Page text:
« Continue Browsing

e-mail article Print     e-mail article E-mail

Published October 23 2012

Some F-M homeowners go all out to decorate for Halloween

FARGO - For most Fargo-Moorhead homeowners, the Halloween season isn’t usually one for “decking the halls.”

That’s not to say there aren’t a few exceptions. Some F-M homes are more than ready for the holiday, decorated elaborately with pumpkins, ghosts, ghouls, tombstones and the occasional zombie or gargoyle.

Some setups go friendly, while others go spooky. Whichever the route, these creative homeowners have set the bar high.

With a week left until Halloween, you still have time to go see them for yourself, and maybe get inspired to do your own decorating.

Creatively creepy

1120 5th Ave. S., Fargo

The walkway leading up to Joe Provost’s home is undeniably ominous: Flanked by pumpkins and jack-o-lanterns, visitors pass impaled skulls, gargoyles and a mad scientist before even reaching the door.

And be sure to look up as you go – there might be a few surprises looking down from the windows.

Provost says his decorations are unique because almost everything in the yard is homemade.

His oldest daughter, Jessica, is a junior at Minnesota State University Moorhead studying theater tech construction, and several of the displays are from past productions.

Visitors can spot the monster plant from “The Little Shop of Horrors,” for example, or items from the cemetery scene from “The Sound of Music.”

In addition to those re-used decorations, Provost says every year he and Jessica create something new for the yard, with Jessica spending several hours working on each item.

Because of how full his yard has become for the display, Provost says he gets quite a few people stopping in the middle of the street to look.

“I kind of feel guilty at times, because it’s caused a few near-accidents,” he says, laughing.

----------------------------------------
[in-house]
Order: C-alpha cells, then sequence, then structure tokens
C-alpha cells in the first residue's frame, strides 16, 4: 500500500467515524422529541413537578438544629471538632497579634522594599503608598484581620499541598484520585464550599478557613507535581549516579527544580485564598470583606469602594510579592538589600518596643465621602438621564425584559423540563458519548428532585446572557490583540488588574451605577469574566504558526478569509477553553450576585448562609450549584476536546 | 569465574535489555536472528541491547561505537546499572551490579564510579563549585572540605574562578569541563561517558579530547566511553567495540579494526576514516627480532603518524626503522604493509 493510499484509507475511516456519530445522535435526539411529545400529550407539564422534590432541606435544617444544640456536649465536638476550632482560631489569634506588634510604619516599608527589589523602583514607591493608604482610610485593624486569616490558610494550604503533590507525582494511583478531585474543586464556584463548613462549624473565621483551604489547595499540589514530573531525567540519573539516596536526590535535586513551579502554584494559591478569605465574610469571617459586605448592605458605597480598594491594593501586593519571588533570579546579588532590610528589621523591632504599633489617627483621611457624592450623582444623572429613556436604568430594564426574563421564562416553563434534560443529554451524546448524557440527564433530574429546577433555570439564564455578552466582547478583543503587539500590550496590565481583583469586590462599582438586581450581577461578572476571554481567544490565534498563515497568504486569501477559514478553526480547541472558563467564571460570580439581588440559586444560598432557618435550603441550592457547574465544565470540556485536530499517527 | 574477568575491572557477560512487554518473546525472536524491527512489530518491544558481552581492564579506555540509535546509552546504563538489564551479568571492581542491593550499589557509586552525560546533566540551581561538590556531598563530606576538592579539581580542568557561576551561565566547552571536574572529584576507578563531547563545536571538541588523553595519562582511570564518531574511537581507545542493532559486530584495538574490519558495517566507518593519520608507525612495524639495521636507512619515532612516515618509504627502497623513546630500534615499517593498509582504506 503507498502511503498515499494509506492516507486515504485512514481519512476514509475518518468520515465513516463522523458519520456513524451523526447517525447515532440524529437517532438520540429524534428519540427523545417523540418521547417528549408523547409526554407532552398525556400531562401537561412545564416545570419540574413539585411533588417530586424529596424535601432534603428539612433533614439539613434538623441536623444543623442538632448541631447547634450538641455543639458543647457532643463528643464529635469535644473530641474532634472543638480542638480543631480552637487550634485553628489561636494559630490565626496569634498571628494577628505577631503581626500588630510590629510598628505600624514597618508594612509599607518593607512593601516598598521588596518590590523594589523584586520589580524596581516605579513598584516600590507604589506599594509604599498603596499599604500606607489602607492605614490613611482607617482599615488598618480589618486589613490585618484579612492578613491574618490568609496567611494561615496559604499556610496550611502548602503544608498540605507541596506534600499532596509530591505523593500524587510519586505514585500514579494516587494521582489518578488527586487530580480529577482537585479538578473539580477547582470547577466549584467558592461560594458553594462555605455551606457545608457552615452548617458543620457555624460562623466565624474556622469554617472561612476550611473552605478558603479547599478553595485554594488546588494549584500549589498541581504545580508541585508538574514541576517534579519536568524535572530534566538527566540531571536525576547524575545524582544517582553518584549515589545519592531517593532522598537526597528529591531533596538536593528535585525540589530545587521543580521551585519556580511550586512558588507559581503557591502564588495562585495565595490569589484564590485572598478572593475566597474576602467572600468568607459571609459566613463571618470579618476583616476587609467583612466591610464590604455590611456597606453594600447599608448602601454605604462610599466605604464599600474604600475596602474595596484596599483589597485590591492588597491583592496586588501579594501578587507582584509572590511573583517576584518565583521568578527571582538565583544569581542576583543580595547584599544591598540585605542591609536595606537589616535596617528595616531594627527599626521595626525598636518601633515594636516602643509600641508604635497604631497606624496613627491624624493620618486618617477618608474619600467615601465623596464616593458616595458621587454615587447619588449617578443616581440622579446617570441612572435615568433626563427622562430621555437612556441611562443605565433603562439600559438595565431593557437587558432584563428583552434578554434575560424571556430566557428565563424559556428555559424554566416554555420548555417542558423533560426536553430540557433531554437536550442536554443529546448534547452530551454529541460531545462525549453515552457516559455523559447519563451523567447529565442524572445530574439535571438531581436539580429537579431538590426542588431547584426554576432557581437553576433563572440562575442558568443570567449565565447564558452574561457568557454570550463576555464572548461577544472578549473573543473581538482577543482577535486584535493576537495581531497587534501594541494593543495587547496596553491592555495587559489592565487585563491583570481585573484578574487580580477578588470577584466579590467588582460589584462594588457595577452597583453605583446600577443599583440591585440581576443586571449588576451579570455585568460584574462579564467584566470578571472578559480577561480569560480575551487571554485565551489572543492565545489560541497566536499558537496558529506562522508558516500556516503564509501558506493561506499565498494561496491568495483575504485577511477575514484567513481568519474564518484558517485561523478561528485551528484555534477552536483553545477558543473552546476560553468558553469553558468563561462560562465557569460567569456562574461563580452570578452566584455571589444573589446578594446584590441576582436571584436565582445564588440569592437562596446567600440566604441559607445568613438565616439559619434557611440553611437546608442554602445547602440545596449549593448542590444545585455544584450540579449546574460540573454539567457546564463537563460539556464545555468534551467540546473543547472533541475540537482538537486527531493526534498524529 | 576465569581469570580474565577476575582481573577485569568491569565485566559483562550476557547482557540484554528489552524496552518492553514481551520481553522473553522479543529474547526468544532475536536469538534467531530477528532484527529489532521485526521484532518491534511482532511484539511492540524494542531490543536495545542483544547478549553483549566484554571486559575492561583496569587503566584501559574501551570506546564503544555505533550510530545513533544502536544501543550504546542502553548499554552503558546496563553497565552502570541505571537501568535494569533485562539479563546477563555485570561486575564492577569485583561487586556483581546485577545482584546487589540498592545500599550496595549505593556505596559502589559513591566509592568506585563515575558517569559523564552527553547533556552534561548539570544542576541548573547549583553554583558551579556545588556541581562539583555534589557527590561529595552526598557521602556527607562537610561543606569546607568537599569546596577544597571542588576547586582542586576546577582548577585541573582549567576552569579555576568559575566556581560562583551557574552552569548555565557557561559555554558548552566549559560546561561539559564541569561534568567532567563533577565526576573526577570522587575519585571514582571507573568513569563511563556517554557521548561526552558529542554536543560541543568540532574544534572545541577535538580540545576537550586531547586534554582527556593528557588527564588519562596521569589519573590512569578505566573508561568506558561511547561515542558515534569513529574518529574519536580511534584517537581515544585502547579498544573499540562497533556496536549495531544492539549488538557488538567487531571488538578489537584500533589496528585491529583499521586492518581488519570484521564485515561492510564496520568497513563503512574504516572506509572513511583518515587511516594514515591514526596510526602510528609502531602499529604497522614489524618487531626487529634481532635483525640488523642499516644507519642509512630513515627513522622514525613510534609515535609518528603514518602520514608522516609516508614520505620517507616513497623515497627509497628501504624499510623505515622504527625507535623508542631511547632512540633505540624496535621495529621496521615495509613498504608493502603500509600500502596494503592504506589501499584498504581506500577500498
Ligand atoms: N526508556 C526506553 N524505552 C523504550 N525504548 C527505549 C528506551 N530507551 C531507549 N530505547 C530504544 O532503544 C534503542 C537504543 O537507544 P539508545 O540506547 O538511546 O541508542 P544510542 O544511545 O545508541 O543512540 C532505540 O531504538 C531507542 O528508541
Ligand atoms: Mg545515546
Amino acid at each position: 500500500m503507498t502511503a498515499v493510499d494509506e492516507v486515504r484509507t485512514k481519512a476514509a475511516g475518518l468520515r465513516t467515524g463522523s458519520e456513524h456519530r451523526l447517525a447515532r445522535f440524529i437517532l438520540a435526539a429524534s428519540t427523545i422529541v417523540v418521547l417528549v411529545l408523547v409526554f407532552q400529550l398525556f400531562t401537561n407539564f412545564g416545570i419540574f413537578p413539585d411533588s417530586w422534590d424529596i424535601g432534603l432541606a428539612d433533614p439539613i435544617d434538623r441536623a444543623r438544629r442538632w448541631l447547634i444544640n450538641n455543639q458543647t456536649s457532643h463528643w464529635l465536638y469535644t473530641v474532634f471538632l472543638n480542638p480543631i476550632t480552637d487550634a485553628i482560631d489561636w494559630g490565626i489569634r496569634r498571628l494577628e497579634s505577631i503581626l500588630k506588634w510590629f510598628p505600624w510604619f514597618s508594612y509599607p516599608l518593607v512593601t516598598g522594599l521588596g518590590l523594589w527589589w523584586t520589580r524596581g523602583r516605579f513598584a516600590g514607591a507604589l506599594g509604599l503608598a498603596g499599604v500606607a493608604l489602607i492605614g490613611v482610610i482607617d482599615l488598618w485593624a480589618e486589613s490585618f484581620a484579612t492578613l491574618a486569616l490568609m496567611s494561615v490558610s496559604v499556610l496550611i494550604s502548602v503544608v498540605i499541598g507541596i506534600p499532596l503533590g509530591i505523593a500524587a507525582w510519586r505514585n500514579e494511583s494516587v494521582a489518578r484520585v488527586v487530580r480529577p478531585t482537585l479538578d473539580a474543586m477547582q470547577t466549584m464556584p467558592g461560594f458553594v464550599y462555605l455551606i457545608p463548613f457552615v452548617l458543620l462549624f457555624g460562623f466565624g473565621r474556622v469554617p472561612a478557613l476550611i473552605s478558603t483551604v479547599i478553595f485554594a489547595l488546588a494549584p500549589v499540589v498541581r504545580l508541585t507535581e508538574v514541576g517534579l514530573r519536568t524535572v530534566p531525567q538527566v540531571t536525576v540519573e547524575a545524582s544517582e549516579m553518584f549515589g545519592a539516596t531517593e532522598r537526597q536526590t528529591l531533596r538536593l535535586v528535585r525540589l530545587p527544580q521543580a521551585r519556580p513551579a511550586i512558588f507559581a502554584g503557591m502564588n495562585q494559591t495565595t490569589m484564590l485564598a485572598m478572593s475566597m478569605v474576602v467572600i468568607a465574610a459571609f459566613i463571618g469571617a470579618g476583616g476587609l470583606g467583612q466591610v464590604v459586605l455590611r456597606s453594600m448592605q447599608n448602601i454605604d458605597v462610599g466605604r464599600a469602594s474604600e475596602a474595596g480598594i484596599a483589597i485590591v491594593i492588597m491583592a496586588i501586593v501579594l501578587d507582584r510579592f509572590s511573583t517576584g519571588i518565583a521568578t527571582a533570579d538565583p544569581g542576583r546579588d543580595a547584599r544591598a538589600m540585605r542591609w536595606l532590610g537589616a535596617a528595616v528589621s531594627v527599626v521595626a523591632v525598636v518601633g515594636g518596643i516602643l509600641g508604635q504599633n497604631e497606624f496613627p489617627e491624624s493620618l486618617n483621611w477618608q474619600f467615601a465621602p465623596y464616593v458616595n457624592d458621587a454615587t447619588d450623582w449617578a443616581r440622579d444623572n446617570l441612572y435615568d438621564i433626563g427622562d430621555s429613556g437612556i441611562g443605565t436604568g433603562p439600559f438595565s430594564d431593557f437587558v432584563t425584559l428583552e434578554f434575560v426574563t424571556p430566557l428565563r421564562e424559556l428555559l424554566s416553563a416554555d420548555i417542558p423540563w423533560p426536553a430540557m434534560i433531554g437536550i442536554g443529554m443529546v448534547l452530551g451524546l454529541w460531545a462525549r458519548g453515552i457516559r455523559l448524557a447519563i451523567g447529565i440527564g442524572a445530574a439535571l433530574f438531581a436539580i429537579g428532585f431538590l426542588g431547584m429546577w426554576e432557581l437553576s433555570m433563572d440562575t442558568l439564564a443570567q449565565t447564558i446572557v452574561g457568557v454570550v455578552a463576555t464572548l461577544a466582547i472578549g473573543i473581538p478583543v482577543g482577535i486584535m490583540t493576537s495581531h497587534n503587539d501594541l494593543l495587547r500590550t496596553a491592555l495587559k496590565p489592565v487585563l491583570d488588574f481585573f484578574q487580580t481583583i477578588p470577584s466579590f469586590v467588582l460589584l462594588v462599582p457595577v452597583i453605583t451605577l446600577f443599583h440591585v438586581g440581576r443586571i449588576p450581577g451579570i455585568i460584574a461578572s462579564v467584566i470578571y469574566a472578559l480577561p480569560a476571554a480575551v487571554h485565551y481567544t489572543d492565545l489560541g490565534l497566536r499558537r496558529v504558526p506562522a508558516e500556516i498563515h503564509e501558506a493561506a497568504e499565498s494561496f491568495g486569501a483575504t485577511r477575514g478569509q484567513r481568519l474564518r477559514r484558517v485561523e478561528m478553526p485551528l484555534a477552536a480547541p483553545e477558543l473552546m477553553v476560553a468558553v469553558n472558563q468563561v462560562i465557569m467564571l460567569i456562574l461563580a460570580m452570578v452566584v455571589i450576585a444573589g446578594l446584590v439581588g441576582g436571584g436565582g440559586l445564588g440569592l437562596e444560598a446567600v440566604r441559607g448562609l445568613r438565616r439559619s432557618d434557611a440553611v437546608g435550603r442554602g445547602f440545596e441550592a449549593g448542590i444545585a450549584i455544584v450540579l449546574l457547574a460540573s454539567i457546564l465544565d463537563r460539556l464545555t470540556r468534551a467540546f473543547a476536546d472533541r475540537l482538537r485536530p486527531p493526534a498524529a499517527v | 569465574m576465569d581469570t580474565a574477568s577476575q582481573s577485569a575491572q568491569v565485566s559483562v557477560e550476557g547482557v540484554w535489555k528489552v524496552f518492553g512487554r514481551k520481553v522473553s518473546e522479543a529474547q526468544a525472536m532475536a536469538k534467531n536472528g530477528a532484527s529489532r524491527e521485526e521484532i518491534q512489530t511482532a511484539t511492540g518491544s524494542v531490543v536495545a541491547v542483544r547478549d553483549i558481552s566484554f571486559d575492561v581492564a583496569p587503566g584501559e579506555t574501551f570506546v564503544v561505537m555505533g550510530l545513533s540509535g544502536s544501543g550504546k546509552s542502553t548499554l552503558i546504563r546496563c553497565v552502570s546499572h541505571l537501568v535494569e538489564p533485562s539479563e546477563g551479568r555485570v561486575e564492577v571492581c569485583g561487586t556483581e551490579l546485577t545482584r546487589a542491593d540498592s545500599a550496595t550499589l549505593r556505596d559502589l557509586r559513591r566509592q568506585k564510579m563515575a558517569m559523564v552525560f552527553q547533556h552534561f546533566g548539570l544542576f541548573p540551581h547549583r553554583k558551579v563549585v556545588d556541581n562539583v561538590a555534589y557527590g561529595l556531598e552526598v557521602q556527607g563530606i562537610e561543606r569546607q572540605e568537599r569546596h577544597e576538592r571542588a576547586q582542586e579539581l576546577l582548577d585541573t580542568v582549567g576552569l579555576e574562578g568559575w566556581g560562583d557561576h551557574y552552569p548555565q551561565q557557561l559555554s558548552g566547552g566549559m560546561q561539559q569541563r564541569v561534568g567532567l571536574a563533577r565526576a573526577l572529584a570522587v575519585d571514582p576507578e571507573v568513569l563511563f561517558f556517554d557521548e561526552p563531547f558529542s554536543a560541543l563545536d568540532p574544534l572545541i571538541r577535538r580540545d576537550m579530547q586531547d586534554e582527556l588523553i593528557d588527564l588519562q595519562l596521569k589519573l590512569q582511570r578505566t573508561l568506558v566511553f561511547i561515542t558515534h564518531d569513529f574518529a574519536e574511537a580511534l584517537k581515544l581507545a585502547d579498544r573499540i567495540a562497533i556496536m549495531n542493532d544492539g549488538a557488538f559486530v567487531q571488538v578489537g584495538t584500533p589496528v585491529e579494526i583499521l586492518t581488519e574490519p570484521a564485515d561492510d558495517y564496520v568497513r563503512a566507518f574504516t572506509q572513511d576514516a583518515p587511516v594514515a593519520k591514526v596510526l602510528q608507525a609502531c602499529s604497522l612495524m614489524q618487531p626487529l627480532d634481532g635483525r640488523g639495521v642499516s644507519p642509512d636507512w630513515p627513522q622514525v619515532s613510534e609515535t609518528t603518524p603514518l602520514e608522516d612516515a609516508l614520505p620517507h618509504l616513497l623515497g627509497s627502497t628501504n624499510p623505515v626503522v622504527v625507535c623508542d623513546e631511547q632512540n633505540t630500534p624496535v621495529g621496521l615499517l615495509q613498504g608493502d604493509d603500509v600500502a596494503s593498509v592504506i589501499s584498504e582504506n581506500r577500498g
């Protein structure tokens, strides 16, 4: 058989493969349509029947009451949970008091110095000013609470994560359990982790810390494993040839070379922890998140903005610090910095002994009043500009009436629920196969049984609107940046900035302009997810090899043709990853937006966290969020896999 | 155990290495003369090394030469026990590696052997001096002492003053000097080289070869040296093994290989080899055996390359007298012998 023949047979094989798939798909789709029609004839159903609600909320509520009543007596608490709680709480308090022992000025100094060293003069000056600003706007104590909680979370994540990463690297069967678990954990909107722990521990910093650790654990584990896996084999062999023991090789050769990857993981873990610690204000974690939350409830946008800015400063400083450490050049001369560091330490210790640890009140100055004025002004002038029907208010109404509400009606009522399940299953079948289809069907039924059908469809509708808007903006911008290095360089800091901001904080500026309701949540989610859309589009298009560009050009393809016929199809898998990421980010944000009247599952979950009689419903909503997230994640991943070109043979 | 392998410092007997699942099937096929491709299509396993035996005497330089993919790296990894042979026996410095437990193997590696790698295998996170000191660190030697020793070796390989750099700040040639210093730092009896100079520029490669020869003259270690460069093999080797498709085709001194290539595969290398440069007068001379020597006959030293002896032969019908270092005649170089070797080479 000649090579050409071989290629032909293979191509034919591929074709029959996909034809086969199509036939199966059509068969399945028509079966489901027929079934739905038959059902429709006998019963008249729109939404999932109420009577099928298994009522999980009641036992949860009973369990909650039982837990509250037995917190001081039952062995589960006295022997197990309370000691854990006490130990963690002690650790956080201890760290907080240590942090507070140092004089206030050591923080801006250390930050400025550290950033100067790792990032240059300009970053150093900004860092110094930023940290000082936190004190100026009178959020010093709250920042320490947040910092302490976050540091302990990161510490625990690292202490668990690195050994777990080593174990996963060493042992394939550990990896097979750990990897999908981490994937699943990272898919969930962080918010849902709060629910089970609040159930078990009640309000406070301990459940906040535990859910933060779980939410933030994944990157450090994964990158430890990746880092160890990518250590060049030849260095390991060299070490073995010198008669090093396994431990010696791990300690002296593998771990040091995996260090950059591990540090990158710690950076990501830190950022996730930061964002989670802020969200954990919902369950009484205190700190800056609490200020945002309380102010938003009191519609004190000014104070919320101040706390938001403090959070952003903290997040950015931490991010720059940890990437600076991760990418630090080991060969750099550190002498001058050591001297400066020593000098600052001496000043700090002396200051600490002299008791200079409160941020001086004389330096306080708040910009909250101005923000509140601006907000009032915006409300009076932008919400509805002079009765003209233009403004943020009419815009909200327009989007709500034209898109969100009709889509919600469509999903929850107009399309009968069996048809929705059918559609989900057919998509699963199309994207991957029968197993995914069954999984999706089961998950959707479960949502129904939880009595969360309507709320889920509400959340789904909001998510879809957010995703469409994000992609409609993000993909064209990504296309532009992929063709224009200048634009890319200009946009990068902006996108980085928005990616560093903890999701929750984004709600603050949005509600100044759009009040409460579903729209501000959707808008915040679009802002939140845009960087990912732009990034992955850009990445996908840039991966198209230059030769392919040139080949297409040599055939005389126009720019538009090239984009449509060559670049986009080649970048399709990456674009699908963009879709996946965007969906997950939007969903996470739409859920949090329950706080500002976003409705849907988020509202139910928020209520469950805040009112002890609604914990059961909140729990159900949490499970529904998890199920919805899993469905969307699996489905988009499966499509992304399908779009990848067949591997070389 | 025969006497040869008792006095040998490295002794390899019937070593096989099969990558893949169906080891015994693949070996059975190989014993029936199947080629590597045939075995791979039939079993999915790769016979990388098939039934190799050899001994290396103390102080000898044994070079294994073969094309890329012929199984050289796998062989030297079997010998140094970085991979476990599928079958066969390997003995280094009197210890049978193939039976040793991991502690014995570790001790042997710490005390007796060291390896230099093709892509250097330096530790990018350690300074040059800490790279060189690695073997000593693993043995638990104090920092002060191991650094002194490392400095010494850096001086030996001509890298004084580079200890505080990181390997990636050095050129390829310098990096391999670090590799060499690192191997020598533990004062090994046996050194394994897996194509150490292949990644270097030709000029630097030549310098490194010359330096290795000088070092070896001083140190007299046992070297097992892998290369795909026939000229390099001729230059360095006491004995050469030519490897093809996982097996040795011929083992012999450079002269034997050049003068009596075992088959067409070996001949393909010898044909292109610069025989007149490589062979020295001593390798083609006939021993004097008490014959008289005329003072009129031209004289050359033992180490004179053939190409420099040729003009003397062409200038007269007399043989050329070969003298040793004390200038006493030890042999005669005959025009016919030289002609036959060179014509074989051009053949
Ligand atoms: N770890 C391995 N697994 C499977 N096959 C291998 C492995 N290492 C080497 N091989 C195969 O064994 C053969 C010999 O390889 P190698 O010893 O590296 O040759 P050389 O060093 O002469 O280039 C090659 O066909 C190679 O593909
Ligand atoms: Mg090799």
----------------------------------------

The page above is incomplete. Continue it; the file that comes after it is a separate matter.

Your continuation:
Friendly frights

1030 1st St., West Fargo

People passing Marilyn Rudd’s house in West Fargo may notice something unique about her Halloween decorations: everything is friendly. The ghosts are smiling, and the jack-o-lanterns are winking and pretty darn cheerful.

That’s because Rudd wants the decorations to be appropriate for all ages.

“I want it so the little kids aren’t afraid,” Rudd says. “I don’t go in for all the coffins and the ghouls and all that.”

She says it usually takes her a couple days to set up the nearly 100 pieces in her yard as well as the array of orange lights, which make it worth visiting her display at dusk.

And according to Rudd, passersby and neighbors take notice.

“People really enjoy it,” she says. “I’ve had people stop and ask if they can get pictures of their kids in the front yard.”

Rudd doesn’t limit her decorating talents to Halloween – she also sets up similar displays for Thanksgiving, Christmas, Valentine’s Day and Easter.

Just not March 17, she says. “I don’t get into St. Patrick’s,” Rudd says.

Ghouls for good

3819 Sheyenne St., West Fargo

Out on Sheyenne Street, Terry Stargardt takes a philanthropic approach to his Halloween decorations.

Among his many other decorations, Stargardt has a trailer set up in his driveway with “monster food drive” painted on a board.

After Halloween is over, he donates any food that’s collected to a local charity, he says.

Last year, just on word-of-mouth alone, Stargardt says he had several hundred kids come through for trick-or-treating, which meant a good response for his food drive as well.

And so far this season looks promising.

“This year we’ve already had people drop off food stuff,” he says.

Beyond the charity, Stargardt has a little bit of fun with his decorations, dressing up with his friends on Halloween night to give candy to trick-or-treaters.

“It’s just a matter of having fun doing it,” he says.

The living dead

3425 21st St. S., Fargo

After five or six years of decorating his house in West Virginia for Halloween, Todd West brought his interactive set with him when he recently moved to Fargo.

West set up a mock cemetery in his front yard, complete with tombstones and remote-controlled skeletons popping out of coffins.

West even has an actual hearse in his driveway for added effect – a genuine 1962 Bonneville hearse/ambulance combo that he says is the only car in the United States of its type.

On Halloween night, West says he and his friends plan to dress up as vampires and zombies to add to the frights. He’s quick to point out that it’s all in good humor.

“It’s not to scare little children but just to have fun,” he says. “There’s nothing gory about it. Halloween’s just all about fun.”

Little yard of horrors

918 1st St. S., Moorhead

The front yard of Karlene Paulson’s house might not be as spacious as some of the other houses on this list, but that doesn’t stop the Moorhead homeowner from making the most of it.

She’s so far set up a number of tombstones throughout her leaf-scattered lawn, and plans on rolling out more as Halloween gets closer.

Paulson guesses that she first started decorating her yard about 10 years ago, when she started with only a couple gravestones.

“We’ve added to it, one piece at a time,” she says.

Paulson also probably takes the award for strangest item in an area Halloween decoration: yes, that is actually a toilet in the back.

Readers can reach Forum reporter Sam Benshoof at (701) 241-5535